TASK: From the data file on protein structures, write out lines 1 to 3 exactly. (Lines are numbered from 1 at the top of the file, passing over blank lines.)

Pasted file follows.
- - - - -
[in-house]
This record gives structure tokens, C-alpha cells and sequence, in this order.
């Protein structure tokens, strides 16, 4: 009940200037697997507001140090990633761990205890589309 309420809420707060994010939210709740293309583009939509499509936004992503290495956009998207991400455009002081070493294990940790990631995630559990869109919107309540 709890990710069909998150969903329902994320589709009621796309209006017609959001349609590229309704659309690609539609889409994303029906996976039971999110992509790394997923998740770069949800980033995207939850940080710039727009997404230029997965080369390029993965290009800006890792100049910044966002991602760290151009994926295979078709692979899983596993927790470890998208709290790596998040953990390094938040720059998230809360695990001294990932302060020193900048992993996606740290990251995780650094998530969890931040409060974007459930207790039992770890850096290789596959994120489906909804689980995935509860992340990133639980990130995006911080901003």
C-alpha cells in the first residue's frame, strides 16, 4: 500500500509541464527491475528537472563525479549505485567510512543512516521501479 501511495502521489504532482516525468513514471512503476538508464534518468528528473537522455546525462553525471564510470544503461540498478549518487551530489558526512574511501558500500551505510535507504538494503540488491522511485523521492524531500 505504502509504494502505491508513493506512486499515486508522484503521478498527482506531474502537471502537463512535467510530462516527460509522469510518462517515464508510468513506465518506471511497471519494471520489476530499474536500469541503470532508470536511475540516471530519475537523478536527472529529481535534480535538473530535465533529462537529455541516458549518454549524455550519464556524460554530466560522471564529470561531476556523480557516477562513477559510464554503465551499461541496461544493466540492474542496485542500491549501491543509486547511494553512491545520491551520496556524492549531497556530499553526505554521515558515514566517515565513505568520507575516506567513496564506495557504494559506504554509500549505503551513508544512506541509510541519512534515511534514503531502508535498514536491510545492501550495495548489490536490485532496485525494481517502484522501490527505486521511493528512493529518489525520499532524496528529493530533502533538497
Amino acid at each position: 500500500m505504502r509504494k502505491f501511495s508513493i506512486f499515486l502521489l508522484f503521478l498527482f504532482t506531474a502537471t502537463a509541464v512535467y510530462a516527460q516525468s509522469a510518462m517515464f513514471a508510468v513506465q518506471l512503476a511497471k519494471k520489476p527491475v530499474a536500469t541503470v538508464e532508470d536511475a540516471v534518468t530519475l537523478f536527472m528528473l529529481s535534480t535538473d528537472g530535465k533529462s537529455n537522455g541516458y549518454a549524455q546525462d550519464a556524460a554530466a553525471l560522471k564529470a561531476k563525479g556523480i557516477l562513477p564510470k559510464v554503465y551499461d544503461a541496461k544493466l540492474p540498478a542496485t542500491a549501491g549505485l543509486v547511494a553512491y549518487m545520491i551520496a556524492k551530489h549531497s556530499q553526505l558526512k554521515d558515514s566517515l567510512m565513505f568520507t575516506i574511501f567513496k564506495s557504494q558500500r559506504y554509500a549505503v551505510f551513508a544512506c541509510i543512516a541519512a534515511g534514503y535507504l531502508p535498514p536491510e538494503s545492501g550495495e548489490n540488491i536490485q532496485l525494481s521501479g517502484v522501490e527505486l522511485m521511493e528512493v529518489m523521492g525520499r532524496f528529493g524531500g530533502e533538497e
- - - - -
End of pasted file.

[in-house]
This record gives structure tokens, C-alpha cells and sequence, in this order.
């Protein structure tokens, strides 16, 4: 009940200037697997507001140090990633761990205890589309 309420809420707060994010939210709740293309583009939509499509936004992503290495956009998207991400455009002081070493294990940790990631995630559990869109919107309540 709890990710069909998150969903329902994320589709009621796309209006017609959001349609590229309704659309690609539609889409994303029906996976039971999110992509790394997923998740770069949800980033995207939850940080710039727009997404230029997965080369390029993965290009800006890792100049910044966002991602760290151009994926295979078709692979899983596993927790470890998208709290790596998040953990390094938040720059998230809360695990001294990932302060020193900048992993996606740290990251995780650094998530969890931040409060974007459930207790039992770890850096290789596959994120489906909804689980995935509860992340990133639980990130995006911080901003």